This will resolve the conflict in in, and make the copy committable again.

svn resolved


One of the major advantages of a version control system, is that you can always revert to a known saved state - in this case the last updated local revision. Revert removes all local changes and restores the file to a state prior editing, i.e discarding all local changes.

The syntax is svn revert <target>.

This will discard all local changes made to

svn revert

diff (di)

Another rarely used but very useful command. It shows the difference between the downloaded revision and the current state, which basically what will be uploaded at the next commit. It is also useful to check if all new files have been added to the svn tree - it happens very often, that there are two commits in short time, first the updates, then the new files.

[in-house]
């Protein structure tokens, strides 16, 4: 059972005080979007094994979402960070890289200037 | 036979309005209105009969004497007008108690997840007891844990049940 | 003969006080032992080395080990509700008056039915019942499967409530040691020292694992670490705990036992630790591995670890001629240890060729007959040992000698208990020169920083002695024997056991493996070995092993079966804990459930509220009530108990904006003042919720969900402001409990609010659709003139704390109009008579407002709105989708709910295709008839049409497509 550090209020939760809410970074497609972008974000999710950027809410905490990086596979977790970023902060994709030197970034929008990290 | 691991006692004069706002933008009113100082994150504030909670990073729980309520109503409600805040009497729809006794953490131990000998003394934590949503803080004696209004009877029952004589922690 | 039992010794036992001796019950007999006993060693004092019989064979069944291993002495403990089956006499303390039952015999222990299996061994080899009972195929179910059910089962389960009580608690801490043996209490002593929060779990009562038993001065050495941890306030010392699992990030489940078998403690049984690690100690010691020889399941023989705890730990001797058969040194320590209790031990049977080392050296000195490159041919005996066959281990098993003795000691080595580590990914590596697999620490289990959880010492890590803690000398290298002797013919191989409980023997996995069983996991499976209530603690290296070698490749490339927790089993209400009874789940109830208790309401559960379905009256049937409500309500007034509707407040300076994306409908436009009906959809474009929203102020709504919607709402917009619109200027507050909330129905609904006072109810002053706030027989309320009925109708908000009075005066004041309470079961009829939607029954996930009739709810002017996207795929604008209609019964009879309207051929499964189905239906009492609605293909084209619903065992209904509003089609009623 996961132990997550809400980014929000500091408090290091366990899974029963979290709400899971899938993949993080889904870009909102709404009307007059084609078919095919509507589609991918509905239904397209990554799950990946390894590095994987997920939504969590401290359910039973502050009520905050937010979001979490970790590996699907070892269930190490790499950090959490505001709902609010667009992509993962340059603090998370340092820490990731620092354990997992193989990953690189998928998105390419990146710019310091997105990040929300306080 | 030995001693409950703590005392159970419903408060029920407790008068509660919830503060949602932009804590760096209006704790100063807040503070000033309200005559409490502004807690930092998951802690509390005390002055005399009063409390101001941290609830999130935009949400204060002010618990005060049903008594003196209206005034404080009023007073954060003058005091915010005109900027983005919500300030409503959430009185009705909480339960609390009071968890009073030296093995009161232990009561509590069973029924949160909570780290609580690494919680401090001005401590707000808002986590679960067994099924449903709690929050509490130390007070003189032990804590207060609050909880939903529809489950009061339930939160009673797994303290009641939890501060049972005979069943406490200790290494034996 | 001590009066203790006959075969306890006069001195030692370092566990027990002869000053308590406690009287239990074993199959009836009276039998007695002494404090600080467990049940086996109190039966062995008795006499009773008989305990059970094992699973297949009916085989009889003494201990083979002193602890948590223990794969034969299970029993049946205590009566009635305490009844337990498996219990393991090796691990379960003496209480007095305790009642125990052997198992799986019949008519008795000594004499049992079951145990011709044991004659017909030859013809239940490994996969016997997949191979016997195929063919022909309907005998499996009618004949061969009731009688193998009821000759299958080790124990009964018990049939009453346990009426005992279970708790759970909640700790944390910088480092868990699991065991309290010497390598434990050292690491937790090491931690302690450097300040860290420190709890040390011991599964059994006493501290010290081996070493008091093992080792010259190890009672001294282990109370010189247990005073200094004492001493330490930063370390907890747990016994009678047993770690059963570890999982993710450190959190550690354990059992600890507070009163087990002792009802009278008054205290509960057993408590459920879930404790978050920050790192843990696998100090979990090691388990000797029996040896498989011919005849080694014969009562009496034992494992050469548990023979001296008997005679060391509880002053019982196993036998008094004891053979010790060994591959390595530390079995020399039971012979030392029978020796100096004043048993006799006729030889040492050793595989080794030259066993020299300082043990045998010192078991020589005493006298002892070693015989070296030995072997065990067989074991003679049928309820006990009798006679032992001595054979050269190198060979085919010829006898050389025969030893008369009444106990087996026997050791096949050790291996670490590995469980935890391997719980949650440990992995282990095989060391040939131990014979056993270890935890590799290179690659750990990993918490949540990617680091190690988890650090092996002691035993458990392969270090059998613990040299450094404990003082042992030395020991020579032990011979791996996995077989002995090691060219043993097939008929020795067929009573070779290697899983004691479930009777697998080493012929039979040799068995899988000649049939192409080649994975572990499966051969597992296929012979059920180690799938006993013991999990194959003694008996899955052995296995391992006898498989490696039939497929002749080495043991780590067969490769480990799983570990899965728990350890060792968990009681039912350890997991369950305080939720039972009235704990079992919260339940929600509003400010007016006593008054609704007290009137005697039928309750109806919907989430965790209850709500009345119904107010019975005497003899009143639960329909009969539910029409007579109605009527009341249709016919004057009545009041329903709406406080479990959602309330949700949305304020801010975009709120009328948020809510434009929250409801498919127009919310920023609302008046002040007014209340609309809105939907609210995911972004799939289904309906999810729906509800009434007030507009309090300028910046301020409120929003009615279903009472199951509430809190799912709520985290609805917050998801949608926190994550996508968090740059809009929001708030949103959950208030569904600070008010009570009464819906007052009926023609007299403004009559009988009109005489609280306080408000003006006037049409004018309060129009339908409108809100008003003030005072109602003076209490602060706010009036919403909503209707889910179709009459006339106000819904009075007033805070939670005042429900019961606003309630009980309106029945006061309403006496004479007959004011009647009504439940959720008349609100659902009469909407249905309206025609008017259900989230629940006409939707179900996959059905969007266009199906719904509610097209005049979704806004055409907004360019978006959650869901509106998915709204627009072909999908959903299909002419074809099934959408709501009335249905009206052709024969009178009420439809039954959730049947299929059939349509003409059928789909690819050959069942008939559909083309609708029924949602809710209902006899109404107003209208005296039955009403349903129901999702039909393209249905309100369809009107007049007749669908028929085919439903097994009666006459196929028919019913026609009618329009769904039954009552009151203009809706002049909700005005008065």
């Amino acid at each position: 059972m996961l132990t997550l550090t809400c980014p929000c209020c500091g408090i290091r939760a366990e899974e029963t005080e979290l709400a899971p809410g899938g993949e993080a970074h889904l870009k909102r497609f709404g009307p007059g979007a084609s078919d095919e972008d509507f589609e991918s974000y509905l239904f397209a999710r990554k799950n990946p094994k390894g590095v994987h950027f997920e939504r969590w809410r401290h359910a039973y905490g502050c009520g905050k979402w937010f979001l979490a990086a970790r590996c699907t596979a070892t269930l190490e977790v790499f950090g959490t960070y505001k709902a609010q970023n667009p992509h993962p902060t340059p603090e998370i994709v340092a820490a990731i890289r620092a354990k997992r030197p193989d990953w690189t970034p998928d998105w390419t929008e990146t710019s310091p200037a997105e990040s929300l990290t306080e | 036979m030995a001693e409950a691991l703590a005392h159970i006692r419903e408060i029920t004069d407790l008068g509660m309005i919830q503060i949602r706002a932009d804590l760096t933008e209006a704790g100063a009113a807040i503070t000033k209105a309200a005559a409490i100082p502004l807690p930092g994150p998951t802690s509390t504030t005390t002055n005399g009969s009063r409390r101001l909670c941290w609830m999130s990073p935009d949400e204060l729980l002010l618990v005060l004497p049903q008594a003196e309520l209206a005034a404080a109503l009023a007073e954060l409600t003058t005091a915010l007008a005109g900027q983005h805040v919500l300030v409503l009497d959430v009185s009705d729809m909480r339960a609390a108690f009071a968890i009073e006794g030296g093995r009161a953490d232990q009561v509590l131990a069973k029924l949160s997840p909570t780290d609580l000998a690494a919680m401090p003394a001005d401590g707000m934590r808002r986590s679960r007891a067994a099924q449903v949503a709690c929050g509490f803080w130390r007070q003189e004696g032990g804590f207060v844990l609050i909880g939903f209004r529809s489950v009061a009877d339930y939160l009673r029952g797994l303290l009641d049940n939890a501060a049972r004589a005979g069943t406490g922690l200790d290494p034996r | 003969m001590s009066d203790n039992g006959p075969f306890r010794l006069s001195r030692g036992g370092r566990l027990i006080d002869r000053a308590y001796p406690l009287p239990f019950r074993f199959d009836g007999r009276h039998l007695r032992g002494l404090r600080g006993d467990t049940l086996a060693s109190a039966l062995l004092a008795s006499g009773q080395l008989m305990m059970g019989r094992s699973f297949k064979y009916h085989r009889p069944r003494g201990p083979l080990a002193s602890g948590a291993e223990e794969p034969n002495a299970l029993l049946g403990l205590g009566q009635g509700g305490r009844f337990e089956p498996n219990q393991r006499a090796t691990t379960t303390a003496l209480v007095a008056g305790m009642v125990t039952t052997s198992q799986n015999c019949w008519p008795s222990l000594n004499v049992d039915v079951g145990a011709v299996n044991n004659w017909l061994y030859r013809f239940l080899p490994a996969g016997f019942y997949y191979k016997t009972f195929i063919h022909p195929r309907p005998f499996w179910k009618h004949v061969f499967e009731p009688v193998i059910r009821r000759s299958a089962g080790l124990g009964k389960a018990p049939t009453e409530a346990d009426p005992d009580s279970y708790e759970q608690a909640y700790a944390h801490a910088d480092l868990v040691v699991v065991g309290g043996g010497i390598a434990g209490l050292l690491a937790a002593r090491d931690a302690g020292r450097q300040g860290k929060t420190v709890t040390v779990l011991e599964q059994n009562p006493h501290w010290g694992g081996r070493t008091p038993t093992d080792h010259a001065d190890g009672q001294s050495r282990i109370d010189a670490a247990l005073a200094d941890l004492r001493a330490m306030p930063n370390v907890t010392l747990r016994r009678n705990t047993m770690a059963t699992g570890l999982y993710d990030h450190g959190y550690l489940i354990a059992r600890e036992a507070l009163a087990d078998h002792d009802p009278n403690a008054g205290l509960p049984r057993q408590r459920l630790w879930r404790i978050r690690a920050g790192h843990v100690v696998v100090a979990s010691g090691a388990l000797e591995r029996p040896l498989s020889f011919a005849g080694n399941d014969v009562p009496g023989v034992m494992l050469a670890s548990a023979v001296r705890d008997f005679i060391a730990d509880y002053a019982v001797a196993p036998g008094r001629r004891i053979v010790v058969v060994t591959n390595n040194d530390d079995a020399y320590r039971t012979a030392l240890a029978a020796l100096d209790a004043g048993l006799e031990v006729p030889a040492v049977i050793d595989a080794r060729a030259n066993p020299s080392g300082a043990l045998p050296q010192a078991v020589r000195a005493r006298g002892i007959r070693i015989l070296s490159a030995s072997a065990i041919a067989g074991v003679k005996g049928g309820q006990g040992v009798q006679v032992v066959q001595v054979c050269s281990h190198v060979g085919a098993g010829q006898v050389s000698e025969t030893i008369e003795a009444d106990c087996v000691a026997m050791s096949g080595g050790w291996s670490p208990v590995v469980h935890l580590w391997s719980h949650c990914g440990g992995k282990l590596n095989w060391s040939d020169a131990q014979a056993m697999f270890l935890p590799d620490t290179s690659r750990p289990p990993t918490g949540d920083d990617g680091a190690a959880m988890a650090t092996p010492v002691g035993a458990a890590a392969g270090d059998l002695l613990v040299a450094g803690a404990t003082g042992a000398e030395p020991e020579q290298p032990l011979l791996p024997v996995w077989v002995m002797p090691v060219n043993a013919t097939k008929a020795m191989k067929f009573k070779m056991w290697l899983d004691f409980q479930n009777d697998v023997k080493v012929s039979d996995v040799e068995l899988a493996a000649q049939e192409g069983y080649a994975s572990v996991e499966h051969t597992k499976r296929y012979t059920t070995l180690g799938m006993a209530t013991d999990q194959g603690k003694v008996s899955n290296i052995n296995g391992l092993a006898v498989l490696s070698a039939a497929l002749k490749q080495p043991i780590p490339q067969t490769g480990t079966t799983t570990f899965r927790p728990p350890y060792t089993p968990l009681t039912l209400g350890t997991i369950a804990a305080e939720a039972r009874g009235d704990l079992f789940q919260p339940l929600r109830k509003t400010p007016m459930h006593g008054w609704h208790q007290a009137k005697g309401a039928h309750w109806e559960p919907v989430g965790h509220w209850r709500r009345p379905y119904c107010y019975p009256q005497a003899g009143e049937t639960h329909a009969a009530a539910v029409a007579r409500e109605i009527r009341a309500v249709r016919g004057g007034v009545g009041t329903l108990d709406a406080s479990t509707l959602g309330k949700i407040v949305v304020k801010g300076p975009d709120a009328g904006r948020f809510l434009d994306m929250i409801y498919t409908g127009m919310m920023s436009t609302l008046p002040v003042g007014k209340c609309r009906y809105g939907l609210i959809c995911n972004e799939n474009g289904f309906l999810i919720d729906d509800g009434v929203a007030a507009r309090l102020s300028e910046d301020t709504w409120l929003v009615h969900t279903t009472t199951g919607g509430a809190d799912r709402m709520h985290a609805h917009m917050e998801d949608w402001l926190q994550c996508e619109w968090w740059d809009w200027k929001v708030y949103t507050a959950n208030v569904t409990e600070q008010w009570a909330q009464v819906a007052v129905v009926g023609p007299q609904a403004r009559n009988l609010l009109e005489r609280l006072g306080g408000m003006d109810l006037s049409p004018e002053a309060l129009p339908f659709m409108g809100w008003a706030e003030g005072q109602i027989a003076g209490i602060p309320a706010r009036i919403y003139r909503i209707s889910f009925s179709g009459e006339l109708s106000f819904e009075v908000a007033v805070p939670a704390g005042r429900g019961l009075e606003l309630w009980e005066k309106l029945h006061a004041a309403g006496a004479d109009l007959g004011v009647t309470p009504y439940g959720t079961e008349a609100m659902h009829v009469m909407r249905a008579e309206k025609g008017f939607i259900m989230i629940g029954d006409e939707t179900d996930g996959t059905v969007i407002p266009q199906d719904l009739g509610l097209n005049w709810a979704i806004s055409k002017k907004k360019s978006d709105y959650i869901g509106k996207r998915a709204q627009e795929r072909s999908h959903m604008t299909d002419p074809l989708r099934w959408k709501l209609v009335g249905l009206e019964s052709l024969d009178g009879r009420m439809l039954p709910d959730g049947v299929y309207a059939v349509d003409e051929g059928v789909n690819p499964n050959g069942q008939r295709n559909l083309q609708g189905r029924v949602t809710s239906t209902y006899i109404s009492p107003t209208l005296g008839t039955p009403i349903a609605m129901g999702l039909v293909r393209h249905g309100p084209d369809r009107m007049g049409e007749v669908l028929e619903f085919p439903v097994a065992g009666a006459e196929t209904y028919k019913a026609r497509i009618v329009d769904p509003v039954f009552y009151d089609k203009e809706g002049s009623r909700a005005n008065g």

The syntax is svn di <local-path>, if <local-path> is omitted, the current directory is assumed.

This will show - print to the console - the current changes made to the revision

svn di .


For those of you, who are courageous enough to merge two branches, or adequate, here's a little description about merge: The merge command takes the difference between two repositories (or revisions) and inserts the diff into a working copy.

You can for example use it like that:

svn merge <remote-trunk> -rOLDREVISION:NEWREVISION <destination>

It is important to understand, that this command acts like a diff-patch combination. You could also type:

svn diff <remote-trunk> -rOLDREVISION:NEWREVISION > patch-file && cd <destination> && \
    patch -p0 < <path-to-patch-file>
Last modified 6 years ago Last modified on Apr 13, 2017, 12:34:41 AM